In Abingdon, Va., local residents know that tough choices are not uncommon.
While the majority of the state of Virginia's unemployment rate remains low at 3.9 percent, Abingdon is still experiencing some of the highest rates of unemployment. Located in the Blue Ridge Mountains of southwest Va., the Stone Soup Food Pantry at Ecumenical Faith in Action has seen a 20 percent increase in clients over the past four years and was almost at maximum capacity. Therefore, when the food pantry found out it was being awarded as a recipient of Food Lion Feeds "The Great Pantry Makeover," they could not have been more surprised or pleased.
Larry Bays, Executive Director of the Food Pantry, said the timing was amazing. Earlier in the year, the board challenged Larry to come up with a three-year-plan to convert the pantry to a client choice model. The Great Pantry Makeover award allowed them to accomplish their goal this year.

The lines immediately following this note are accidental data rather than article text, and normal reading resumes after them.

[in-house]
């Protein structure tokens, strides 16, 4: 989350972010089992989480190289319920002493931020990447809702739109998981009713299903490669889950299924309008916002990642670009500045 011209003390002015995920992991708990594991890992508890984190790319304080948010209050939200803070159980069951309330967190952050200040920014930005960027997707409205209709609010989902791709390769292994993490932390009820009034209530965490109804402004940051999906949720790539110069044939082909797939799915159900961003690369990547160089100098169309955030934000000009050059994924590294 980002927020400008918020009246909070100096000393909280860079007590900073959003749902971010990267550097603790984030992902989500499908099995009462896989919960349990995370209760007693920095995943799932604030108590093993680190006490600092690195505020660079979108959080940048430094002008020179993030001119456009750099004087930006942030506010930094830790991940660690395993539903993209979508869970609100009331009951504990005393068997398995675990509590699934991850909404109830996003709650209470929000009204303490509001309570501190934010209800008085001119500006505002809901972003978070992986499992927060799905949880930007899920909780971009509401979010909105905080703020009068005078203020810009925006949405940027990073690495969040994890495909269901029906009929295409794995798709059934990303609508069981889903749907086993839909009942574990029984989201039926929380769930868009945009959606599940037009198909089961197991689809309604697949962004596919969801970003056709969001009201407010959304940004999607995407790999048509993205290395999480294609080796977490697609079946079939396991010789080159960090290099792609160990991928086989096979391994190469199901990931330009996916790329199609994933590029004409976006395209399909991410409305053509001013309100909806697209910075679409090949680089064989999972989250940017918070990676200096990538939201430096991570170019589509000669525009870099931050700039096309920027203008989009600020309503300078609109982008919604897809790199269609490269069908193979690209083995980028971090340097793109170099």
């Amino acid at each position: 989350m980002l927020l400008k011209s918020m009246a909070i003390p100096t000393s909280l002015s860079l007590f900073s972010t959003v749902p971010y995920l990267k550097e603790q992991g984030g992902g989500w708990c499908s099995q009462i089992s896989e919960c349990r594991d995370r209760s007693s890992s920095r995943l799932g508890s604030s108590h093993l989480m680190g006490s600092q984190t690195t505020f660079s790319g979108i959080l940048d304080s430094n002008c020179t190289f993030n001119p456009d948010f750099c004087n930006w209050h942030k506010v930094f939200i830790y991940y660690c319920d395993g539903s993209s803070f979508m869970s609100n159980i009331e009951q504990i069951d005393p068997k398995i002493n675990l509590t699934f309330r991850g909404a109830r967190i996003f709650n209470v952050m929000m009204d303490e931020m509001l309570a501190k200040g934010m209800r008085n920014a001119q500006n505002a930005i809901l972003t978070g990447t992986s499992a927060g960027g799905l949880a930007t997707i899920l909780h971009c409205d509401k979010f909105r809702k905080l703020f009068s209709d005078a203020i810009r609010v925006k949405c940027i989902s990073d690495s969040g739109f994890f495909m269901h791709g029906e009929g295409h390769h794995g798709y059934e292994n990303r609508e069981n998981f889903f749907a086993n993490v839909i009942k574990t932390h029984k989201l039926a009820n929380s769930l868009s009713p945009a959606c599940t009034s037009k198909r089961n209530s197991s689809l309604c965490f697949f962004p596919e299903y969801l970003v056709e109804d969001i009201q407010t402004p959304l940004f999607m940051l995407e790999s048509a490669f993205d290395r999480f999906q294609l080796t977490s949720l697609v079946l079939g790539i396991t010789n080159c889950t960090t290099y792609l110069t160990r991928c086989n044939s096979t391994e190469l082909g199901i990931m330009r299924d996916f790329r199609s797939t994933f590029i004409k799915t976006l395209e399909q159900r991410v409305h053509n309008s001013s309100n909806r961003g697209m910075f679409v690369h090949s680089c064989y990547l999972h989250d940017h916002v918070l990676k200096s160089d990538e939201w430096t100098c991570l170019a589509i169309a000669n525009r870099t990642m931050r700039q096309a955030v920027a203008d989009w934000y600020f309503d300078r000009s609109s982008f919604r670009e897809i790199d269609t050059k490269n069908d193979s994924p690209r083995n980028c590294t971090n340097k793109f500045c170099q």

"We will now be able to serve clients in a whole new way," said Bays. "Client choice will help empower our clients."
The pantry makeover enabled them to replace the ceiling and lights, buy shelves, a new cooler, shopping carts and an assortment of non-perishable and fresh food items to stock the shelves and the new freezer.
Bays and his team have been working to educate their clients and volunteers on client choice during the renovations.
"Just because someone is poor doesn't mean they make bad choices," Bays said. "Clients will now be empowered to select the foods their families will enjoy and know how to prepare, thus eliminating waste."
The role of the volunteer will also change under this new model. Pamela Irvine, President and CEO of Feeding America Southwest Virginia, says the new model "will allow volunteers to interact more with the clients and build caring and supportive relationships with the client."
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